तानि सर्वाणि संयम्य युक्त आसीत मत्परः |
वशे हि यस्येन्द्रियाणि तस्य प्रज्ञा प्रतिष्ठिता ||२-६१||


tāni sarvāṇi saṃyamya yukta āsīta matparaḥ .
vaśe hi yasyendriyāṇi tasya prajñā pratiṣṭhitā ||2-61||



2.61. Restraining them (the same-organs) by mind, the master of Yoga would sit making Me his goal; for, the intellect of that person is stabilized whose sense-organs are under control.

Shri Purohit Swami

2.61 Restraining them all, let him meditate steadfastly on Me; for who thus conquers his senses achieves perfection.

Sri Abhinav Gupta

2.61 Tani etc. He, who restrains his sense-organs in this manner by means of his mind, but not by inactivity-he alone is a man-of-stabilized-intellect. He would remain viewing Me alone as his goal i.e., he would concentrate his attention on nothing but Me, the Supreme Lord, the Consciousness-Self.

Sri Ramanuja

2.61 With a desire to overcome this mutual dependence between the subduing of the senses and vision of the self, one has to coner the senses which are difficult to subdue on account of their attachment to sense-objects. So, focussing the mind on Me who am the only auspicious object for meditation, let him remain steadfast. When the mind is focussed on Me as its object, then such a mind, purified by the burning away of all impurities and devoid of attachment to the senses, is able to control the senses. Then the mind with the senses under control will be able to experience the self. As said in Visnu Purana, ‘As the leaping fire fanned by the wind burns away a forest of dry trees, so Visnu, who is in the hearts of all the Yogins, destroys all the sins.’ Sri Krsna teaches the same here: ‘He whose senses are under control, his knowledge is firmly set.’

Sri Krsna says: ‘One who endeavours to subdue the senses, depending on one’s own exertions, and does not focus the mind on Me in this way, becomes lost.’

Sri Shankaracharya

2.61 Samyamya, controlling, having subdued; sarvani, all; tani, of them; asita, one should remain; yuktah, concentrated; mat-parah, on Me as the supreme he to whom I, Vasudeva, the inmost Self of all, am the supreme (parah) is mat-parah. The idea is, he should remain (concentrated) thinking, ‘I am not different from Him.’ Hi, for; the prajna, wisdom; tasya, of one, of the sannyasin remaining thus concentrated; yasya, whose; indriyani, organs; are vase, under control, by dint of practice; [The organs come under control either by constantly thinking of oneself as non-different from the Self, or by constantly being mindful of the evils that result from objects.] pratisthita, becomes steadfast. Now, then, is being stated this [This:what is described in the following two verses, and is also a matter of common experience.] root, cause of all the evils that beset one who is the verge of being overwhelmed:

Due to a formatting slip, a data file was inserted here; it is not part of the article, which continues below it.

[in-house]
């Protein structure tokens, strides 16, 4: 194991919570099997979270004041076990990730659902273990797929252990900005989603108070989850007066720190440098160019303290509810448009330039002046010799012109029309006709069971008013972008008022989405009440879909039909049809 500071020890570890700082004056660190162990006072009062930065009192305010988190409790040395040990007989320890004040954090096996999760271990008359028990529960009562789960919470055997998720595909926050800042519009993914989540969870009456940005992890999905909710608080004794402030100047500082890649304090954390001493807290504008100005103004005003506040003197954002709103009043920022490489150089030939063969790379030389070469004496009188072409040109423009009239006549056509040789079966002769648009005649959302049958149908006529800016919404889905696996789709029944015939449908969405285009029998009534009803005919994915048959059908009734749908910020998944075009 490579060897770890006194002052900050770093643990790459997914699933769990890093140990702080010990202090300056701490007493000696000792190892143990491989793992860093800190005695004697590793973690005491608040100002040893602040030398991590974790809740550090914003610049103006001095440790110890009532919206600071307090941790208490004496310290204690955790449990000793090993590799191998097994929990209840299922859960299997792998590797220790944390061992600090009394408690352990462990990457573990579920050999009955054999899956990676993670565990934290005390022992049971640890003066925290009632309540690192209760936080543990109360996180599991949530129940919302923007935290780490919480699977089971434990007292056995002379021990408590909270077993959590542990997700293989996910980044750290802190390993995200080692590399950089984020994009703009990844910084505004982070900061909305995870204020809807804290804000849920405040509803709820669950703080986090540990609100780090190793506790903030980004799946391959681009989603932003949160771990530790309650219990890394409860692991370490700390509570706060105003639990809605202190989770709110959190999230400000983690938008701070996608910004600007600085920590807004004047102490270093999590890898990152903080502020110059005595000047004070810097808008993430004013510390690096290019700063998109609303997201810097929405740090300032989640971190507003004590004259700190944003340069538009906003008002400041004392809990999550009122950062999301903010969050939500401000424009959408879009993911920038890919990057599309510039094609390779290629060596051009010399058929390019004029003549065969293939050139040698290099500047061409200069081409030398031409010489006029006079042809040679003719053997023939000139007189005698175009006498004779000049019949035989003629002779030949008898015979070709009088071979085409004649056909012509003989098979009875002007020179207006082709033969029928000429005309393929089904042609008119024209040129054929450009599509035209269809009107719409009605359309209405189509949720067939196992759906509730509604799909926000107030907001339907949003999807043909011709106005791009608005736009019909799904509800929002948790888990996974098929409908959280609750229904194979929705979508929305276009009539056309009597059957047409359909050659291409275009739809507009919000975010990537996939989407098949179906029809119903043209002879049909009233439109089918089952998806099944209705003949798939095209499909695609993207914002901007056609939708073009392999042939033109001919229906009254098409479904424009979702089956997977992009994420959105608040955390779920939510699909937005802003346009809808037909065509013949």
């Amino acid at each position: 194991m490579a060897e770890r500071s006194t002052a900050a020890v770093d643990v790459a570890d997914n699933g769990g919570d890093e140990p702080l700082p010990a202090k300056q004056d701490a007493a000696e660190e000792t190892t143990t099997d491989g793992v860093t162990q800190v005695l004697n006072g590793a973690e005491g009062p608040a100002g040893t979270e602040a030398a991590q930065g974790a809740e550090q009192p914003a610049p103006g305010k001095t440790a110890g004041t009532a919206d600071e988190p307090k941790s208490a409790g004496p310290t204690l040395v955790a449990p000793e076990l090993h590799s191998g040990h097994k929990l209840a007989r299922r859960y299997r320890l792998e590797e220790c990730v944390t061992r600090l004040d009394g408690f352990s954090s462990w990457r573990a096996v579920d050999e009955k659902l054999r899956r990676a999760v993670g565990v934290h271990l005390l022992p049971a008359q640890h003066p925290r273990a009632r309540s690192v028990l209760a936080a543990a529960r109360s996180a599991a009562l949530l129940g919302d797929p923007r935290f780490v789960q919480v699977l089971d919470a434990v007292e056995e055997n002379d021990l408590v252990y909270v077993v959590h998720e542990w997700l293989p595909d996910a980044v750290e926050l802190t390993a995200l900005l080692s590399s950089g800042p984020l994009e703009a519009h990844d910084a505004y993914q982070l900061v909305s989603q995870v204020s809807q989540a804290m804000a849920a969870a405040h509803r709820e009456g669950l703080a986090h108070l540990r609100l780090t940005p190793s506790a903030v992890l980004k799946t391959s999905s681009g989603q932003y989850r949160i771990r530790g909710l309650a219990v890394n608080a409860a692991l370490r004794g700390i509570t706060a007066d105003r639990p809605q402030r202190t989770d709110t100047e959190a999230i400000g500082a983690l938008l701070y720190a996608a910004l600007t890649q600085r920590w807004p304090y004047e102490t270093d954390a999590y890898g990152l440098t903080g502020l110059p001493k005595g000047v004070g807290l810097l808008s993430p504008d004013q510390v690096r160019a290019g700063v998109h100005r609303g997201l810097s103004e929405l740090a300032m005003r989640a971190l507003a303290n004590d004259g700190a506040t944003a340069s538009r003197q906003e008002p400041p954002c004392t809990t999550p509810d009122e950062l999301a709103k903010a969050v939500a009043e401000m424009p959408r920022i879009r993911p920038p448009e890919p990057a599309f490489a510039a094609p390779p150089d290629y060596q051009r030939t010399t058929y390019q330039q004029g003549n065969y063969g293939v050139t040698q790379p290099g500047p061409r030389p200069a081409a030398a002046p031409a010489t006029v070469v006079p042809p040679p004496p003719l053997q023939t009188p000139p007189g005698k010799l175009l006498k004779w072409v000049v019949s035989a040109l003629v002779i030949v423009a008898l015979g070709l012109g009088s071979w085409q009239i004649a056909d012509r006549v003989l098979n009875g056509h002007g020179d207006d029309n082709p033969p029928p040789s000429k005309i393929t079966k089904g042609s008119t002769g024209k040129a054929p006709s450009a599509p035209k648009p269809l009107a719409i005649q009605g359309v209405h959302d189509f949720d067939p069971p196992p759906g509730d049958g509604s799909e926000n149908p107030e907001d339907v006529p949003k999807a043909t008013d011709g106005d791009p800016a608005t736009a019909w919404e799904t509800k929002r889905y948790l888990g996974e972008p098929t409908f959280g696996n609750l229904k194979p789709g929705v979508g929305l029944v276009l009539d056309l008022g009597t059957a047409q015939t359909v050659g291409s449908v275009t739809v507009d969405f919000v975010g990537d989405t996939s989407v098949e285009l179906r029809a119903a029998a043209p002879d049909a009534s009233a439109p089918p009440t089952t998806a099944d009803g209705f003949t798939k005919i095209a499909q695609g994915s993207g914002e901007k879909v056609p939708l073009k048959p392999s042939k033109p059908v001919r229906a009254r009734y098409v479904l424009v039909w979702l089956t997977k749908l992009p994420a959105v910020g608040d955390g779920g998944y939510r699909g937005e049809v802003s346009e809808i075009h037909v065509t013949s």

Swami Adidevananda

2.61 Having controlled all the senses, let him remain in contemplation, regarding Me as supreme; for, his knowledge is firmly set whose senses are under control.

Swami Gambirananda

2.61 Controlling all of them, one should remain concentrated on Me as the supreme. For, the wisdom of one whose organs are under control becomes steadfast.

Swami Sivananda

2.61 Having restrained them all he should sit steadfast, intent on Me; his wisdom is steady whose senses are under control.


Swami Sivananda

2.61 तानि them? सर्वाणि all? संयम्य having restrained? युक्तः joined? आसीत should sit? मत्परः intent on Me? वशे under control? हि indeed? यस्य whose? इन्द्रियाणि senses? तस्य his? प्रज्ञा wisdom? प्रतिष्ठिता is settled.Commentary He should control the senses and sit focussed on Me as the Supreme? with a calm mind. The wisdom of the Yogi who thus seated has brought all his senses under subjugation is doubtless ite steady. He is established in the Self. Sri Sankaracharya explains Asita Matparah as He should sit contemplating I am no other than He. (Cf.II.64).